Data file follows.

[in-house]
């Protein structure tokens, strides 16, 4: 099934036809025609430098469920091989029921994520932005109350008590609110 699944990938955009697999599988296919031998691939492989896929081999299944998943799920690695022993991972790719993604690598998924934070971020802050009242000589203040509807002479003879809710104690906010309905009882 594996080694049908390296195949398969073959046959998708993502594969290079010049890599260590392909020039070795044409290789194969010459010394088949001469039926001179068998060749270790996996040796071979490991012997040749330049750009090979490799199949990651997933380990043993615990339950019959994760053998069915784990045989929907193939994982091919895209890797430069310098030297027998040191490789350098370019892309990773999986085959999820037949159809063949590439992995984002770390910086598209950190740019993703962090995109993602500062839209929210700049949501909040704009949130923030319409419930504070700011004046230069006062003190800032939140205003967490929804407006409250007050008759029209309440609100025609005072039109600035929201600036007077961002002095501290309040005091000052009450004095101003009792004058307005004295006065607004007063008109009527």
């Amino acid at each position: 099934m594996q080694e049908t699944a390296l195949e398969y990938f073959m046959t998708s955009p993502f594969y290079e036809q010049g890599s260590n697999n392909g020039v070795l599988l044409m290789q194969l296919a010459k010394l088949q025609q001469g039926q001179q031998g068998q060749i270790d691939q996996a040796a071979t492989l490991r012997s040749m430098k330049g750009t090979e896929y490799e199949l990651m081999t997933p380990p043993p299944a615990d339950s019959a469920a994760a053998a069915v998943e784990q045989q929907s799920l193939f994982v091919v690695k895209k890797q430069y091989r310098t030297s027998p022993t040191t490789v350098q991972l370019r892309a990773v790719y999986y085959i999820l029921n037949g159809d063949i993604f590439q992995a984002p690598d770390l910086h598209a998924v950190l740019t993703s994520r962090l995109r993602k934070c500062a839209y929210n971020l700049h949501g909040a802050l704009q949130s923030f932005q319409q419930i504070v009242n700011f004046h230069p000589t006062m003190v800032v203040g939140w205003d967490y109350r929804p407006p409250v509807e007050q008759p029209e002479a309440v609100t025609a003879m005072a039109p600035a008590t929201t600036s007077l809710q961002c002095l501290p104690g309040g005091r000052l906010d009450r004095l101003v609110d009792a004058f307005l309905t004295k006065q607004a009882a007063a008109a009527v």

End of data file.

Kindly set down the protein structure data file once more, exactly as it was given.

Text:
[in-house]
């Protein structure tokens, strides 16, 4: 099934036809025609430098469920091989029921994520932005109350008590609110 699944990938955009697999599988296919031998691939492989896929081999299944998943799920690695022993991972790719993604690598998924934070971020802050009242000589203040509807002479003879809710104690906010309905009882 594996080694049908390296195949398969073959046959998708993502594969290079010049890599260590392909020039070795044409290789194969010459010394088949001469039926001179068998060749270790996996040796071979490991012997040749330049750009090979490799199949990651997933380990043993615990339950019959994760053998069915784990045989929907193939994982091919895209890797430069310098030297027998040191490789350098370019892309990773999986085959999820037949159809063949590439992995984002770390910086598209950190740019993703962090995109993602500062839209929210700049949501909040704009949130923030319409419930504070700011004046230069006062003190800032939140205003967490929804407006409250007050008759029209309440609100025609005072039109600035929201600036007077961002002095501290309040005091000052009450004095101003009792004058307005004295006065607004007063008109009527």
């Amino acid at each position: 099934m594996q080694e049908t699944a390296l195949e398969y990938f073959m046959t998708s955009p993502f594969y290079e036809q010049g890599s260590n697999n392909g020039v070795l599988l044409m290789q194969l296919a010459k010394l088949q025609q001469g039926q001179q031998g068998q060749i270790d691939q996996a040796a071979t492989l490991r012997s040749m430098k330049g750009t090979e896929y490799e199949l990651m081999t997933p380990p043993p299944a615990d339950s019959a469920a994760a053998a069915v998943e784990q045989q929907s799920l193939f994982v091919v690695k895209k890797q430069y091989r310098t030297s027998p022993t040191t490789v350098q991972l370019r892309a990773v790719y999986y085959i999820l029921n037949g159809d063949i993604f590439q992995a984002p690598d770390l910086h598209a998924v950190l740019t993703s994520r962090l995109r993602k934070c500062a839209y929210n971020l700049h949501g909040a802050l704009q949130s923030f932005q319409q419930i504070v009242n700011f004046h230069p000589t006062m003190v800032v203040g939140w205003d967490y109350r929804p407006p409250v509807e007050q008759p029209e002479a309440v609100t025609a003879m005072a039109p600035a008590t929201t600036s007077l809710q961002c002095l501290p104690g309040g005091r000052l906010d009450r004095l101003v609110d009792a004058f307005l309905t004295k006065q607004a009882a007063a008109a009527v």